Recovering from a spinal cord injury takes time and patience. I was someone who constantly rushed to meet a deadline, and these things never mattered much to me.
As a journalist for three decades, I punished my body to the max – sitting on uncomfortable chairs or benches for hours on end trying to file stories, forgetting to grab lunch or skipping dinner, and subjecting myself to many sleepless nights. I realised too late that constantly subjecting my body to those kinds of conditions, especially sitting in the same position for hours, can have life-threatening consequences.
On July 1 last year, I paid a very high price for three decades of complacency about my physical wellbeing. I woke up at 4.30 am at my home in Bangkok, ready to start work on an article about US Secretary of State Hillary Clinton’s upcoming visit to Thailand, for an ASEAN meeting in Phuket. When I reached my computer, my arms suddenly stopped functioning. I could not move them at all. I was so scared. What had happened to me?
I called out to my wife, who helped me down to our car and drove me to Bhumibol (Air Force) Hospital.
The first two weeks in hospital were a mind-numbing, hellish experience. I was unable to write, walk or even take a pee. The first four days I had no food or water, except a liquid drip. My lips were so dry they were like the skin of salted fish in the local markets. All the while, teams of doctors were trying to figure out the cause of my illness.
It turned out that my sudden collapse was due to spinal cord inflammation, or acute transverse myelitis (ATM, but not the variety that gives you cash). The day before it happened I had worked at a conference, writing for five hours in an armchair with little movement or change of posture. Looking back, I am sure it was one of the factors that brought on the attack.
ATM, which is common, causes dysfunction of everything, in my case, below the chest. My arms, legs, bowel and bladder all stopped working. I had never been admitted to a hospital before and my health had been excellent, and now, for the first time in my life I was confined to a bed for 24 hours a day. I was constantly thinking of my body, which was numb from the chest down.
With most of my body immobile, it was extremely hard to sleep. When I closed my eyes, I felt as if parts of my arms and legs had left my body and flown away. I felt compelled to constantly watch my arms and legs, to make sure they were still there. It was eerie, like watching a horror movie.
I could not sleep for the first two weeks in hospital. My eyes were puffed up and looked like the dark circles around the eyes of Lin Ping, the baby panda at Chiang Mai Zoo.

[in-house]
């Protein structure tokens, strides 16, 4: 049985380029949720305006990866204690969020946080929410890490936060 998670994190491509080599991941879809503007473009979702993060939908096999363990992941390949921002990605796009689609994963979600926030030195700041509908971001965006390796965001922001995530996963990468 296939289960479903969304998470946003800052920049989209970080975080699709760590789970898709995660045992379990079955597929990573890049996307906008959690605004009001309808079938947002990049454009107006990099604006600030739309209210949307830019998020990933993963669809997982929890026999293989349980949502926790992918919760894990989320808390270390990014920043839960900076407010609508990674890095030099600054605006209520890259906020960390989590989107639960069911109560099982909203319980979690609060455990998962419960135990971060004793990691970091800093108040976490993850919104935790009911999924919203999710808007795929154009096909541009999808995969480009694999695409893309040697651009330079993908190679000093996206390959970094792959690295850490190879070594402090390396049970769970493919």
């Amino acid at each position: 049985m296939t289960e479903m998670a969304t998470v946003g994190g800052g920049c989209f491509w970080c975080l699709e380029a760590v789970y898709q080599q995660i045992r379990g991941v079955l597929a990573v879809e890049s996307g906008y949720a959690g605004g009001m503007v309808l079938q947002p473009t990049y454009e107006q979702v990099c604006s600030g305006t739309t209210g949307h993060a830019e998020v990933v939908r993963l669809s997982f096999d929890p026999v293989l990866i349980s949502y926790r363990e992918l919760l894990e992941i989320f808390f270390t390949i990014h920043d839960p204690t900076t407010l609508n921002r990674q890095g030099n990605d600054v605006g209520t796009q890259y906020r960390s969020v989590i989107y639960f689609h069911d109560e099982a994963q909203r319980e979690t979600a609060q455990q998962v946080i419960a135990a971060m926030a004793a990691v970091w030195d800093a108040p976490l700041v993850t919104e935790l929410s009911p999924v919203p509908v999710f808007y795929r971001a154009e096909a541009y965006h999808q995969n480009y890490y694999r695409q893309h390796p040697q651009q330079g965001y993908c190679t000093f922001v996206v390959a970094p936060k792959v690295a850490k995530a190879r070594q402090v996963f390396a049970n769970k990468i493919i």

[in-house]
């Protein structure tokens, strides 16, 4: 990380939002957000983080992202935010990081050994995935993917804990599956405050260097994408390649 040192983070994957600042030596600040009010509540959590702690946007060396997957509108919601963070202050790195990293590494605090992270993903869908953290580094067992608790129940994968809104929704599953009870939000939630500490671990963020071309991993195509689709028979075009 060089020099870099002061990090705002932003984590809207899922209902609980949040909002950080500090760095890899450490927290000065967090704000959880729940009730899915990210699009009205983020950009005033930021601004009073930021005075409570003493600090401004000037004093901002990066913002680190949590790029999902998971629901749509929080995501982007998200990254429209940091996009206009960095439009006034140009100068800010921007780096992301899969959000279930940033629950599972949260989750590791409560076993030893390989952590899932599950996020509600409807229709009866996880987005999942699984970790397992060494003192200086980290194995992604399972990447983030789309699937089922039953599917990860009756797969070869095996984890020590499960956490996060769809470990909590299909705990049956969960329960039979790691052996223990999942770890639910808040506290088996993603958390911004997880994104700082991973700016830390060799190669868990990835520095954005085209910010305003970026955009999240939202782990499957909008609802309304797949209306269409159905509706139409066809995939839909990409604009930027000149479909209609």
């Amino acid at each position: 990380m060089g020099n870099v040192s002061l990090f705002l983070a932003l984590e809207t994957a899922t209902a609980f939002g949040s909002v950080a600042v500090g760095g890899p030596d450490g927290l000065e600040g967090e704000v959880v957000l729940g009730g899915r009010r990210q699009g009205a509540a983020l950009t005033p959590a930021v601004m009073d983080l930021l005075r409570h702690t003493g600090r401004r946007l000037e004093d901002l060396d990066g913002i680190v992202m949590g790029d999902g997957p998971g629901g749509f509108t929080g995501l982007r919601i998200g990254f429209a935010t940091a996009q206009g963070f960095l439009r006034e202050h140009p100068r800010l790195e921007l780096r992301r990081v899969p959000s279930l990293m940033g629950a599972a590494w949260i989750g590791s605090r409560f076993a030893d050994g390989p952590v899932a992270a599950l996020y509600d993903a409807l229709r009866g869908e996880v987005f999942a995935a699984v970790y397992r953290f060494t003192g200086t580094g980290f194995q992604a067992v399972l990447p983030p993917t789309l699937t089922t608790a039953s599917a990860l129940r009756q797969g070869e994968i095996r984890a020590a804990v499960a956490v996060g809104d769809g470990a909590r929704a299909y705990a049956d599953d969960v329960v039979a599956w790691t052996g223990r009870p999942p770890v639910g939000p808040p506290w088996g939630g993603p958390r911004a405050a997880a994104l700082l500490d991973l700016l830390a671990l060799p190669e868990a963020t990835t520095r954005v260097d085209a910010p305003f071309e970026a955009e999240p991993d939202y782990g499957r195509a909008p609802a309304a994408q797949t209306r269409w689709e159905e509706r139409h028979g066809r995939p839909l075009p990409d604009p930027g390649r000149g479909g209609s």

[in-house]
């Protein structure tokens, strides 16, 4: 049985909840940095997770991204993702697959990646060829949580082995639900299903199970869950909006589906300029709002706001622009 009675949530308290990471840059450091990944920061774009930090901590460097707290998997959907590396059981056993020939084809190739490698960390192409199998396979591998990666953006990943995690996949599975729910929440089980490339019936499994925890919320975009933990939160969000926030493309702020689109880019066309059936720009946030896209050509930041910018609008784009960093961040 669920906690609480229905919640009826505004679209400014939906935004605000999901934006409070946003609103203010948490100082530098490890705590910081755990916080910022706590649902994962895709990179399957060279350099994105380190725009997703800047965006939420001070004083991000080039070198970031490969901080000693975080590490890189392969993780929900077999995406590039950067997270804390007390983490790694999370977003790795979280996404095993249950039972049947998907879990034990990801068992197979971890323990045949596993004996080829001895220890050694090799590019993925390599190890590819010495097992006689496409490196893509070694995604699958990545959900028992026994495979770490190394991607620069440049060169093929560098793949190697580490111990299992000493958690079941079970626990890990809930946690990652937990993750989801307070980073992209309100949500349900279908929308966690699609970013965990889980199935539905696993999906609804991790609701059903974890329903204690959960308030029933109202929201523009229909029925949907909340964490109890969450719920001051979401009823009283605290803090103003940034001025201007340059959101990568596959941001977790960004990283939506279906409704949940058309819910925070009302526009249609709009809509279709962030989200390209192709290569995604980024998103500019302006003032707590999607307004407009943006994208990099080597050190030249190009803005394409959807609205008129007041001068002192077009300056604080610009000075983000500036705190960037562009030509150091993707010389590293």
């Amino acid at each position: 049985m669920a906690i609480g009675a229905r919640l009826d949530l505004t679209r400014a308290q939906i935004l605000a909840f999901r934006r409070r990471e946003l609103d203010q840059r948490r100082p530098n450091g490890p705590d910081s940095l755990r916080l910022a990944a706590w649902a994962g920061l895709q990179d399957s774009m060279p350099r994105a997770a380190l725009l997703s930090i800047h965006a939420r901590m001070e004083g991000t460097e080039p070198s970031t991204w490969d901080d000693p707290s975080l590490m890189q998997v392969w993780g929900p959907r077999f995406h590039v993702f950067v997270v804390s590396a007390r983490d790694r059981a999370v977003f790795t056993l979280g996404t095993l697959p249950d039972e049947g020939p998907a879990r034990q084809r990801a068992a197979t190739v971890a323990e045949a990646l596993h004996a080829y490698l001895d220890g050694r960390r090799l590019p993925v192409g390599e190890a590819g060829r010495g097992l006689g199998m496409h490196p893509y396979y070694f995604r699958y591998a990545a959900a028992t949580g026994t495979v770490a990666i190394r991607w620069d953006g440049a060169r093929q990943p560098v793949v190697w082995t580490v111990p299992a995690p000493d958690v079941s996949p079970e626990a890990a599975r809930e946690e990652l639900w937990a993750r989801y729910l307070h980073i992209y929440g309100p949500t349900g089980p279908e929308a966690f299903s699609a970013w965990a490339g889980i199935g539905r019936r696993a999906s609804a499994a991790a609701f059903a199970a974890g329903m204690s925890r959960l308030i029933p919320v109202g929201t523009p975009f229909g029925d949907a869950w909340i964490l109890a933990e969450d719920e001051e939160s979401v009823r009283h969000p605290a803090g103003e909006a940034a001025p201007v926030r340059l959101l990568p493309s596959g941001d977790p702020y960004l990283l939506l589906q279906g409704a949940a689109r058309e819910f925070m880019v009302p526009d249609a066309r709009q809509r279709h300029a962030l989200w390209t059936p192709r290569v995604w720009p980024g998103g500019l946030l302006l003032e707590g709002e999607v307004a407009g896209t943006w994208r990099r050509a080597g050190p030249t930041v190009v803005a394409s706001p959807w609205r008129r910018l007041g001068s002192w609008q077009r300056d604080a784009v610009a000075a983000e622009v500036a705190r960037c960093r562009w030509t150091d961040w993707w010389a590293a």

Two one-hour sessions of physical therapy became part of my daily routine. To be able to function normally again, I had to stretch and strengthen my muscles. I suddenly had to do a lot of exercises – something I had not done enough of when I was healthy.
It has been an amazing and painful experience, trying to build up my arms and legs. Once your limbs stop “motoring” (moving), their muscles immediately acquire a marshmallow-like softness. It took several weeks to reactivate them. It took five weeks, for instance, to move my right toe up and down just a few millimetres!
The whole experience was like piling up sesame seeds one on top of another to generate this tiny amount of energy, so that when there were enough piled together they would somehow energise later. But it worked. After two and a half months, I was feeling much better, and was able to walk with a cane. The next challenge was toilet training.
Nine months have now elapsed. I am grateful to my family and friends for their loving care. Well-wishes and prayers from friends both at home and afar were powerful and yielded wonderful healing power at such a difficult time.
Special thanks go to Nattaporn Deepiriyanon and Pilasinee Panthonglang, the two physical therapists at Bhumibol Hospital who have tirelessly urged me to do more exercises despite all my tears and screaming. Nattaporn said I should be able to jog with her soon. The hospital also has very good doctors and caretakers, with good camaraderie, who are willing to work for the common good, not financial reward. They all seem to be overworked and underpaid.
As my journey of recovery continues, I have plenty of time to look back on what I have done. I have gained new insights and meaning in my life. I have to be more patient with myself and do things that seem impossible at first (such as moving your 90-kilogram body), because they are possible in the end.
By the way, when is the next deadline?
Kavi Chongkittavorn, 54, is the assistant group editor of The Nation newspaper in Thailand. He continues to receive physical therapy as he recovers from his illness.
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